Given their numbers, their presence outside the home, and their potential for fierceness, dogs are the leading source of bodily injury claims for homeowners insurers, who have responded at times by seeking to exclude or restrict coverage for injuries caused by dogs in general or certain breeds of dogs.
Organizations of dog owners have resisted these efforts, arguing that, in their view, it is the dog owner, not the dog, that is the principal factor for any danger posed by a dog. On that score, dog-rearing practices have improved enormously in recent years.
Dog-owning practices that were common in the past, such as tethering a dog outdoors or confining it in a cage for long periods, are now widely condemned and prohibited in some communities. At the same time, responsible and humane dog- rearing is vigorously promoted by local authorities, humane societies, and animal shelters.
Today, many dogs spend time in “doggy daycare” facilities and frolic in community “dog parks,”where they become accustomed to interacting without hostility to other dogs and different people. In the home, it has become increasingly common to allow dogs into the ebb and flow of family life; years ago, animals were often kept separate from family space.
As a result of this revolution in dog-rearing, it is common to see well-behaved dogs in commercial establishments who are no more disruptive than adult humans, and less disruptive than some children.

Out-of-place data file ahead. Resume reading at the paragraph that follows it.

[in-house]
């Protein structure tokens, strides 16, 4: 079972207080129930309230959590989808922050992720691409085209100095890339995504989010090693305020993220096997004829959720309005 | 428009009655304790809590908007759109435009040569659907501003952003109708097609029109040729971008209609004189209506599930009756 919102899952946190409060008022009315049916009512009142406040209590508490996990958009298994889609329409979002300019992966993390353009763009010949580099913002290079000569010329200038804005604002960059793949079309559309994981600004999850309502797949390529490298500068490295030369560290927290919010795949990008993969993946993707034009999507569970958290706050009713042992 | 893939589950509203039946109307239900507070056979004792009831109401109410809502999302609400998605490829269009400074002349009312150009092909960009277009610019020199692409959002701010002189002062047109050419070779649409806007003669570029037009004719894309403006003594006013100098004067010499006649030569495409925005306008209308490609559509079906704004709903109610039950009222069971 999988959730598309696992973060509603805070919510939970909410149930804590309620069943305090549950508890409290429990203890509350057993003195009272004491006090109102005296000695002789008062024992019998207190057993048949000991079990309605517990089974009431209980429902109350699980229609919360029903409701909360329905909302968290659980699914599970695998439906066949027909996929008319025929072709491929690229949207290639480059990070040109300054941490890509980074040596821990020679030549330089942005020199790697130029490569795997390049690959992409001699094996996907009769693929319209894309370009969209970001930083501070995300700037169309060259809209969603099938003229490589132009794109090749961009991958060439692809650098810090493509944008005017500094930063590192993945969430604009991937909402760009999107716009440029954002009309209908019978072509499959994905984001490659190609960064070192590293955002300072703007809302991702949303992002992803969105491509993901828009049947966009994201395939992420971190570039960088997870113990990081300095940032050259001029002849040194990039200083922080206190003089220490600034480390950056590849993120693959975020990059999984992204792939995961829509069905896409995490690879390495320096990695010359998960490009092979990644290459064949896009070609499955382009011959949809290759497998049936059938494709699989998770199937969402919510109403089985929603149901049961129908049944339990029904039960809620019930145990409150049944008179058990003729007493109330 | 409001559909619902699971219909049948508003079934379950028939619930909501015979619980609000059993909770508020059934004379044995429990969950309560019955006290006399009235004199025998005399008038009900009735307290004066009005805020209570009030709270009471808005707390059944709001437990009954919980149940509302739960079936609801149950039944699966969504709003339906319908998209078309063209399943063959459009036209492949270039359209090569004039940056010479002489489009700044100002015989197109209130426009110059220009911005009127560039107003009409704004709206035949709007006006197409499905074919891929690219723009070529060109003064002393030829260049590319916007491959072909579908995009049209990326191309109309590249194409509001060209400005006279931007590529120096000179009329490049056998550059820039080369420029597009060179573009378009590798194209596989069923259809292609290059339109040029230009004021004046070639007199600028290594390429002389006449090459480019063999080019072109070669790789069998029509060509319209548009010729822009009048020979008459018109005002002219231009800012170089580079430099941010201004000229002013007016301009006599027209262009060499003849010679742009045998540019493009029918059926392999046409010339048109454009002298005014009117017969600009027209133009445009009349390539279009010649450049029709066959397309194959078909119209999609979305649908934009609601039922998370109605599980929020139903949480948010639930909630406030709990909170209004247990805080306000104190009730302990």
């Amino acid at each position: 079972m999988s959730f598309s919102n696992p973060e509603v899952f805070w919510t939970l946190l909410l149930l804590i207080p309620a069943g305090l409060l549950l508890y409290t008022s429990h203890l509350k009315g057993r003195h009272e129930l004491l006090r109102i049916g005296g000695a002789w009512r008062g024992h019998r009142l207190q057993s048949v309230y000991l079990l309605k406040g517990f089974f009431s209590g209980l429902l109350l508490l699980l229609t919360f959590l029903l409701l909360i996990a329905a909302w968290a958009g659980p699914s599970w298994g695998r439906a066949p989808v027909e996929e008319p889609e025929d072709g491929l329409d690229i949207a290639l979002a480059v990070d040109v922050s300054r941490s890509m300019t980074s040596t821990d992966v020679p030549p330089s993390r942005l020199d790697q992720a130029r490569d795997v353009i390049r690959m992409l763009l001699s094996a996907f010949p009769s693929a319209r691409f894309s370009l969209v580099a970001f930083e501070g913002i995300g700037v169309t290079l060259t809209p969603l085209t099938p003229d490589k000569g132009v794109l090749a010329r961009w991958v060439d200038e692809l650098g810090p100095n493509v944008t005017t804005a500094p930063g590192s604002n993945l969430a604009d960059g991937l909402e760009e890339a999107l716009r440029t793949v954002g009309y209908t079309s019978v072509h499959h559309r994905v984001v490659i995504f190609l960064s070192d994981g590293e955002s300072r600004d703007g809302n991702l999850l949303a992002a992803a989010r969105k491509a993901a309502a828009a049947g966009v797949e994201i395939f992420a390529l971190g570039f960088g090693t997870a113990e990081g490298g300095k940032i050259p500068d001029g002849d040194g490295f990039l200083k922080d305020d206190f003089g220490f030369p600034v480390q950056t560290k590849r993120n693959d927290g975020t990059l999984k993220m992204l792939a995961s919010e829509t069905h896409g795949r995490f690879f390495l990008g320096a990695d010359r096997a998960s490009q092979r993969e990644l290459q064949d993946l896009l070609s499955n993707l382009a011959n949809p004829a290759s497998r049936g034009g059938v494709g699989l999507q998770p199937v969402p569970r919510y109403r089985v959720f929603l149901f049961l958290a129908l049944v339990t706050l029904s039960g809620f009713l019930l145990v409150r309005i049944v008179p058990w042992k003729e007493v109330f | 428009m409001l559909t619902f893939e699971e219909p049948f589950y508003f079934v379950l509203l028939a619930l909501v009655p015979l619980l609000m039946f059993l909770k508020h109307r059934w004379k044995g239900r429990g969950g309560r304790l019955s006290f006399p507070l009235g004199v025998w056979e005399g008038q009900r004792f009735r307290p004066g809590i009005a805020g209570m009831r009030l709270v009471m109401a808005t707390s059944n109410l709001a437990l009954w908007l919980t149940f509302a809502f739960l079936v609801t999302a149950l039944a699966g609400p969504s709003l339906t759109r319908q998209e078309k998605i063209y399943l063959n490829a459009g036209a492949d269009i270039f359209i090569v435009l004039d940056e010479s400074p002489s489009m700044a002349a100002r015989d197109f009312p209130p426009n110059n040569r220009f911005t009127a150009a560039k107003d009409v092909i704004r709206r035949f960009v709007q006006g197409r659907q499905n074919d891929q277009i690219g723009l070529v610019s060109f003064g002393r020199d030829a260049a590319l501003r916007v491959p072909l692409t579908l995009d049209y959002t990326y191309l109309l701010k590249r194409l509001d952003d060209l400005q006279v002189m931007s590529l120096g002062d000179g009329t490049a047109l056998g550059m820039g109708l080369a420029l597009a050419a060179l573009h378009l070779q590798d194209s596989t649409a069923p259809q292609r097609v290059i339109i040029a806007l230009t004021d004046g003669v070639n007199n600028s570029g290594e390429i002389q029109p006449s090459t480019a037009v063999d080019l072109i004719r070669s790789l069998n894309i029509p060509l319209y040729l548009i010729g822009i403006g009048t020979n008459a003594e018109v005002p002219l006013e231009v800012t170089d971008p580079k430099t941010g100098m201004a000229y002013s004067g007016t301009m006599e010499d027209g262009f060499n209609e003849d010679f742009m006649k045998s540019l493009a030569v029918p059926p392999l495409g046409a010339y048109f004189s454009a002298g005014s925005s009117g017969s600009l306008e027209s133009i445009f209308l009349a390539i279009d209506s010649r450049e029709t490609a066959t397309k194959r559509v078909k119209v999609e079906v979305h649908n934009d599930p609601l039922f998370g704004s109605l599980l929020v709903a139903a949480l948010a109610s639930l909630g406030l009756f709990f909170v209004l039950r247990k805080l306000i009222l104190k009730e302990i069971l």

So, is it time to open your doors, literally and figuratively, to pets? Maybe not, but it is time to come up with a pet policy and be prepared to justify it as a matter of business.
There are drawbacks as well as benefits to a pet-friendly policy. There are still risks in allowing animals on premises (although those risks may be less than formerly believed), and not everyone is “on board”with the new outlook toward pets in public.
Older customers may look askance at the presence of animals, and may fear injury from the actions of even friendly dogs. Children may be delighted to encounter dogs (if they’re not frightened), but can naively approach or startle them, prompting a dog to strike out.
Given these persistent realities, if you’re managing a property or running a business, you might think a strict “no pets allowed” policy would be the simplest and smartest approach. It’s not so simple, however, and may not be very smart.
As indicated above, pet owners are a highly motivated consumer constituency that is organized to patronize their friends and boycott their foes. If you say “no” to one of them, word will get out.